So, what should we do about it? I believe there are several important steps the next governor and Legislature can take.
First, acknowledge publicly that the state is at a critical point on the fiscal and infrastructure issues. This acknowledgement is an important step in rallying public support for other tougher steps down the road.
Second, undertake a comprehensive long-range fiscal plan beginning with the establishment of a commission composed of business and community leaders that includes no elected officials from any level of government. The commission would be given financial support from the state for its work, including research. The charge for the commission would be to study the long-range risks facing the state and develop a strategic plan to address the risk findings. The breadth of the commission’s study would include the fiscal deficit, infrastructure deficit, climate impacts and other long-range concerns. The commission’s recommendations should not focus on what is politically feasible in the short-term, but rather create a plan that maps the decisions and direction needed.
The governor and Legislature would then have to come up with a plan to deal with the commission’s findings.
Some of this work has already been done. The Pension and Health Benefits Study Commission report included some thoughtful recommendations on how to fund the estimated nearly $100 billion deficit. The “Facing Our Future: Infrastructure” report by NJ Future was completed in 2013 and showed a staggering annual funding deficit for transportation alone in excess of $2 billion.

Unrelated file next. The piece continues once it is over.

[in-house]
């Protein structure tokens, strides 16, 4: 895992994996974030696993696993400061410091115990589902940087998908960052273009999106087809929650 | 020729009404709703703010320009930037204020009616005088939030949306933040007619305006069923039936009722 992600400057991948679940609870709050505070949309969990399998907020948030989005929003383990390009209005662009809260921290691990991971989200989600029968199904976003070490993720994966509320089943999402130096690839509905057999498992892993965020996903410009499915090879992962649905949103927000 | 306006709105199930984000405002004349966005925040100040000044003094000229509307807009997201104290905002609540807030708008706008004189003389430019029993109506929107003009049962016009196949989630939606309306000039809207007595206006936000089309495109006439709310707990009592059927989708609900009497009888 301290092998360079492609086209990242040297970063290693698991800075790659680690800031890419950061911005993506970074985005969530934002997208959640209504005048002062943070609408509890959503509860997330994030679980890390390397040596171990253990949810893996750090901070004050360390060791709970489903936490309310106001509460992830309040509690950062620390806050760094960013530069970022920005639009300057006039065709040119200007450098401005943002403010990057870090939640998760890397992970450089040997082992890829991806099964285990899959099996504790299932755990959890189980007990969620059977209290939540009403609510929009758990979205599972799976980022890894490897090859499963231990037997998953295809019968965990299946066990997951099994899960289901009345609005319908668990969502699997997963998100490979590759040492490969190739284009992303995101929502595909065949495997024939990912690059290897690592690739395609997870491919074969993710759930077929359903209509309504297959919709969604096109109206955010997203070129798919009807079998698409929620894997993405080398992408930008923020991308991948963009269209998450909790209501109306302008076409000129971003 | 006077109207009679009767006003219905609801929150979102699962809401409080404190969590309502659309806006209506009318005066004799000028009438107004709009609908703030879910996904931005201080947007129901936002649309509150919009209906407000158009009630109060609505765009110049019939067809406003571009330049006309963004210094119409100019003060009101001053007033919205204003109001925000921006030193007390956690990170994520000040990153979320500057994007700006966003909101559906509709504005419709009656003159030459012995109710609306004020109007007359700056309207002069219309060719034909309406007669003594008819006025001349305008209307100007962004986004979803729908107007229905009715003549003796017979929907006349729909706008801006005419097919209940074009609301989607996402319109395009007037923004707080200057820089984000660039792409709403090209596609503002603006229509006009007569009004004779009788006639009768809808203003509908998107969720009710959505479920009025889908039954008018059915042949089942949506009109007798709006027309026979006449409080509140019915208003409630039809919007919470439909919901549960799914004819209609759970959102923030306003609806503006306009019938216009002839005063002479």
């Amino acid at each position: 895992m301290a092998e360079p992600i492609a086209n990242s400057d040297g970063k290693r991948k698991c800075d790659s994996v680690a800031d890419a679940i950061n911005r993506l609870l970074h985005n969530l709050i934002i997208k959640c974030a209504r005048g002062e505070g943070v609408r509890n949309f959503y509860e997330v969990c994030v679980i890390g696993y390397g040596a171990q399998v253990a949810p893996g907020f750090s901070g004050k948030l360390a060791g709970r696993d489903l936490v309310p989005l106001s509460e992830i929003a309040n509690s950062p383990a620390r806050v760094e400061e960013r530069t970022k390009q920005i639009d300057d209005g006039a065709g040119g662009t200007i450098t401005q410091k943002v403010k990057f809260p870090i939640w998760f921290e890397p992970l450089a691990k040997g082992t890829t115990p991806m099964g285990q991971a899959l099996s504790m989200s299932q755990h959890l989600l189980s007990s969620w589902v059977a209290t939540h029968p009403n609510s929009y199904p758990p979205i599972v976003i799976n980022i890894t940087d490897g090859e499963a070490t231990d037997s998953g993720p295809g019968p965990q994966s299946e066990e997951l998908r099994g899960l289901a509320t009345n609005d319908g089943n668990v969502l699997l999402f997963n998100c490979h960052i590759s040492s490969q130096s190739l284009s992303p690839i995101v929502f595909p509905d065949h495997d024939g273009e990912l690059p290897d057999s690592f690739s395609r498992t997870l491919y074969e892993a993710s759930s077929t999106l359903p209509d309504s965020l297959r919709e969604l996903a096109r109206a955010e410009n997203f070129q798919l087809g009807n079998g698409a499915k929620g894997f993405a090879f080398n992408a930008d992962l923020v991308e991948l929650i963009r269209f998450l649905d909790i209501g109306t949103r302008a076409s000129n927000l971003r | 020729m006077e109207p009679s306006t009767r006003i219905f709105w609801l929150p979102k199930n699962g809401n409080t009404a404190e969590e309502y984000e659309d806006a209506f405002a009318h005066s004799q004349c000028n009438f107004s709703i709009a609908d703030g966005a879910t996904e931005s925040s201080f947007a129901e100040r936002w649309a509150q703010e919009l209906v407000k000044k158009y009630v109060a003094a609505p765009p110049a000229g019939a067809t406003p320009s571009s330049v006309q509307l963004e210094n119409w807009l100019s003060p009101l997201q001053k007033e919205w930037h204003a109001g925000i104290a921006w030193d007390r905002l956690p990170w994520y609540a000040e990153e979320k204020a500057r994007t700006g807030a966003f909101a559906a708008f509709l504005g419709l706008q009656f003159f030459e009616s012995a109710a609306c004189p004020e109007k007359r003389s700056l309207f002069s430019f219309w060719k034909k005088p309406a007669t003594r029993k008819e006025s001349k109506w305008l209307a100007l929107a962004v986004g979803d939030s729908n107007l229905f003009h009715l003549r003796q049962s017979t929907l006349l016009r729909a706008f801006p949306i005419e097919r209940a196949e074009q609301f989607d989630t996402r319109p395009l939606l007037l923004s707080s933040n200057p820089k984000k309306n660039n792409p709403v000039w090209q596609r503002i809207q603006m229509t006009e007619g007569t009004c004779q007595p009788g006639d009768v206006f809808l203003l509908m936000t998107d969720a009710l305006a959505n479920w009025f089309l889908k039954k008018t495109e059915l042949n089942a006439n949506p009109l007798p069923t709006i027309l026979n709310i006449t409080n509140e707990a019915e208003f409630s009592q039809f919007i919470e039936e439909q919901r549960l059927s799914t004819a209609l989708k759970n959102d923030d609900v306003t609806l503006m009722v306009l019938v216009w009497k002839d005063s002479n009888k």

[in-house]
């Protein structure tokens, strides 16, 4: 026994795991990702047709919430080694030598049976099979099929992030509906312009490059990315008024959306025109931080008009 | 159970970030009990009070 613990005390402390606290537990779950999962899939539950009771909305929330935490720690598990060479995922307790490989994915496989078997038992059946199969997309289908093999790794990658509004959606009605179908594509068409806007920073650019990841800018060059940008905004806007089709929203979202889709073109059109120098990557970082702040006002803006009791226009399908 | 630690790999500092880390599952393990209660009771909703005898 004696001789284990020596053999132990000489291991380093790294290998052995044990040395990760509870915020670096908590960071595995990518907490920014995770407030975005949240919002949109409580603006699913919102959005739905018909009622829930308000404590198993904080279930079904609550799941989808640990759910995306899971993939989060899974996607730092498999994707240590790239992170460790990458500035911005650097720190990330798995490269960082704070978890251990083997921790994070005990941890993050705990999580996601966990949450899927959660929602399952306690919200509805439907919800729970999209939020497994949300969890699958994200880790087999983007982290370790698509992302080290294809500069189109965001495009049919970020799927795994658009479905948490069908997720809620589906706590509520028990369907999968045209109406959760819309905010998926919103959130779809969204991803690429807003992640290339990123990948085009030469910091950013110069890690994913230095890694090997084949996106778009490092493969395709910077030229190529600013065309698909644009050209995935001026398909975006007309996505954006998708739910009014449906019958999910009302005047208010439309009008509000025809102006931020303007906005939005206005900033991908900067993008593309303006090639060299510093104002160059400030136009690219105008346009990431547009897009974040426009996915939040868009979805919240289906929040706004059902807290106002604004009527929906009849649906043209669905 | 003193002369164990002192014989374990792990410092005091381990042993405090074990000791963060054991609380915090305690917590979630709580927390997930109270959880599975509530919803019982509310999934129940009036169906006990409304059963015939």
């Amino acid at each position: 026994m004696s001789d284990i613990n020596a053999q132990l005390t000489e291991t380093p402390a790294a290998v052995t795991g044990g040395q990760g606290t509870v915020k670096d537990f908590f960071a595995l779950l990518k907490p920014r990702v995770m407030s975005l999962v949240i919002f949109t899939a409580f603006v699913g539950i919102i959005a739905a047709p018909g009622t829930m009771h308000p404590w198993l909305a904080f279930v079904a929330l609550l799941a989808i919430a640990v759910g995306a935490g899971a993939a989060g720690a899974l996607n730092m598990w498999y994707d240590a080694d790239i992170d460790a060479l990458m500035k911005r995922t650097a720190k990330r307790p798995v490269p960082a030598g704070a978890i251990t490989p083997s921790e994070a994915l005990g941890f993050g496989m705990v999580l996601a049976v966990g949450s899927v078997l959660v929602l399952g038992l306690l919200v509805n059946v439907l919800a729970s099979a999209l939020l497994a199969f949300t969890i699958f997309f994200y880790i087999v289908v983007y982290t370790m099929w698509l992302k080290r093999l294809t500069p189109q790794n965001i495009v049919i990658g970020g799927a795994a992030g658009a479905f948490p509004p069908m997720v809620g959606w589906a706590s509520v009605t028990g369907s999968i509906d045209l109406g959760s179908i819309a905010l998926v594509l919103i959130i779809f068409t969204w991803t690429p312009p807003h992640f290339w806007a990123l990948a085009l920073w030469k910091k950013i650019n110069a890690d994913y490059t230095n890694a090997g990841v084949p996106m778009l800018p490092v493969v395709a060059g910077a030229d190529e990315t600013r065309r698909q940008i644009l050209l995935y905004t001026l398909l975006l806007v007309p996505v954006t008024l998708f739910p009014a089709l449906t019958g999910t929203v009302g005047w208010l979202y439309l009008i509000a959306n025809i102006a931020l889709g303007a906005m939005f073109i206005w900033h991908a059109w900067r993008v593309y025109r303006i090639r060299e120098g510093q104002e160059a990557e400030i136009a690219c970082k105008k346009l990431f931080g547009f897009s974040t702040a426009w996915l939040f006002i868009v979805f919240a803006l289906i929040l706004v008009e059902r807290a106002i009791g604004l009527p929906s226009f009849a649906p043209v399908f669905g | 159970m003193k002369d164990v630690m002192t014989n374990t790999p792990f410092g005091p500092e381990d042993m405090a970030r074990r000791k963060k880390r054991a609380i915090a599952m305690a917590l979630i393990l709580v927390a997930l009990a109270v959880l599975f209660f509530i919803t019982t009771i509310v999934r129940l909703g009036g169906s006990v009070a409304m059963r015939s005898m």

Third, quickly move to revise the state’s land use laws to adapt to the changing economic and demographic needs of the state. The Municipal Land Use Law is in serious need of a complete reexamination since its initial adoption in 1975. The decision making on land use should be revised to better coordinate the state, county, municipal and agency reviews with the goal of reducing the time, improving the public input process and aligning economic, environmental and social interests.
Fourth, municipalities and counties should also be required to do a long-term strategic plan similar to what the proposed independent commission will undertake. A SWOT-type analysis (strengths, weaknesses, opportunities and threats) may be a condition precedent to make the strategic plan meaningful.
New Jersey has some wonderful strategic advantages for the real estate industry. Let’s not waste them by ignoring the structural fiscal issues that threaten to undermine the vibrant real estate markets. Strong leadership from the next governor and Legislature has never been more critical. We are very close to the “tipping point.” Let’s not fall over the fiscal cliff as we chase that can down the road and over the edge.
Peter S. Reinhart, Esq., is the director of the Kislak Real Estate Institute and the NJAR/Greenbaum/Ferguson Professor of Real Estate Policy at Monmouth University. He is also of counsel with Greenbaum Rowe Smith & Davis LLP.